Fruit whether its fresh off the tree, frozen 5+1, or dehydrated adds flavor, texture and natural nutrients. However, it is a natural ingredient, so it can vary in size and quality. To create a consistent product, manufacturers may have to make adjustments during production. Any changes, such as blending the fruit or fruit concentrate; adding sugars, acids or buffers; or using artificial colors to adjust the products color, must fall within legal guidelines. This is important, particularly since, in the past, questionable practices in regard to concentrates and purees have been employed. This is much less the case now with the improvements made in analytical chemistry.
U.S. Grade A or U.S. Fancy fruits are the very best quality,
with excellent color, and uniform size, weight and shape. Having the
proper ripeness and few or no blemishes, fruits of this grade are excellent
to use for special purposes where appearance, size and flavor are important.
Fruit of this grade is the most flavorful and attractive and
the most expensive. Much of the fruit processed into fillings is U.S.
Grade B or U.S. Choice. Only slightly less perfect than Grade A in color,
uniformity and texture, these fruits are of very good quality, have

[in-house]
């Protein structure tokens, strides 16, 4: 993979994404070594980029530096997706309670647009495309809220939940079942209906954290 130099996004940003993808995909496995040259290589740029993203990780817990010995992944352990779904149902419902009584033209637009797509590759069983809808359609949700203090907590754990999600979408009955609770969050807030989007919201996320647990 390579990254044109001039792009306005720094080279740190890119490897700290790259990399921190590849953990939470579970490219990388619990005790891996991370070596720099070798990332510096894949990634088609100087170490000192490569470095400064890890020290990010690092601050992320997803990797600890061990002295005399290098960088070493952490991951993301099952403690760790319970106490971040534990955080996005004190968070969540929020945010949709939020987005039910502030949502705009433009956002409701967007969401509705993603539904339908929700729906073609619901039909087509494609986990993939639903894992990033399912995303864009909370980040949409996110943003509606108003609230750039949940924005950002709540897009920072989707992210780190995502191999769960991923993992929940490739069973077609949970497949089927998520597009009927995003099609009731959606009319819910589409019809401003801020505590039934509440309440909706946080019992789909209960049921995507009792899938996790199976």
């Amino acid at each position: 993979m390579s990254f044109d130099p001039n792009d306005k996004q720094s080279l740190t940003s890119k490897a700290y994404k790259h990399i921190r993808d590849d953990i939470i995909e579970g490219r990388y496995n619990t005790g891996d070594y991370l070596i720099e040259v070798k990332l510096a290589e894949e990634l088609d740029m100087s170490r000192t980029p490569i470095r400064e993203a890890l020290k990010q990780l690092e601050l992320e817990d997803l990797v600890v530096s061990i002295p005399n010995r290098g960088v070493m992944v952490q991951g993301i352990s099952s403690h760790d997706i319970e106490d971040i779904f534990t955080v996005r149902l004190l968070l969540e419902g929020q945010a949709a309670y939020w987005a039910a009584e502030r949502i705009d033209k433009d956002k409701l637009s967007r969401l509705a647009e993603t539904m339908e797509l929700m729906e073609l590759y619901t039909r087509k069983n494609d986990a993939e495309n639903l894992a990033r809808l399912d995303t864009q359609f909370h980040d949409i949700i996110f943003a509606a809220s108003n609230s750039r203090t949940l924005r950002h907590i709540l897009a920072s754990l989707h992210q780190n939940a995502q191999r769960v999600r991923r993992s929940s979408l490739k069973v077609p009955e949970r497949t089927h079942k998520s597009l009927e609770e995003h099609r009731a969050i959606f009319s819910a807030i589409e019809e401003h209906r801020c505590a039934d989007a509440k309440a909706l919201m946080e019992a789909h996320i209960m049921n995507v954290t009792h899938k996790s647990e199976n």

a good flavor and are suitable for most uses. U.S. Grade C or U.S. Standard
fruits vary more in taste and appearance than the higher grades, and
have a lower cost. They are used where color and texture are not of
great importance, such as in pastry fillings that do not show piece
identity, jams, preserves, tarts and cobblers. They can also be processed
into fruit concentrates. A significant difference in price may exist
between the different grades, depending on supply and demand.
If the manufacturer is going to produce an apple pie with
big, visible apple pieces and the costs are recoverable, Grade A or
fancy-grade apples should be used. Conversely, it is cost-prohibitive
to use the same apples in a fast-food apple-pie-type product. Basically
an apple filling contained in a pastry coating, this type of inexpensive
product satisfies the consumers hunger and sweet tooth, but doesnt
require visible fruit pieces. Grade B or Grade C apples are more than
adequate in this type of application.
It is possible to use some apple-juice concentrate derived
from Grade C apples for flavor. These concentrates are not derived from
spoiled fruit, but are extracted from fruit that does have
defects. After juicing and evaporating, however, little difference will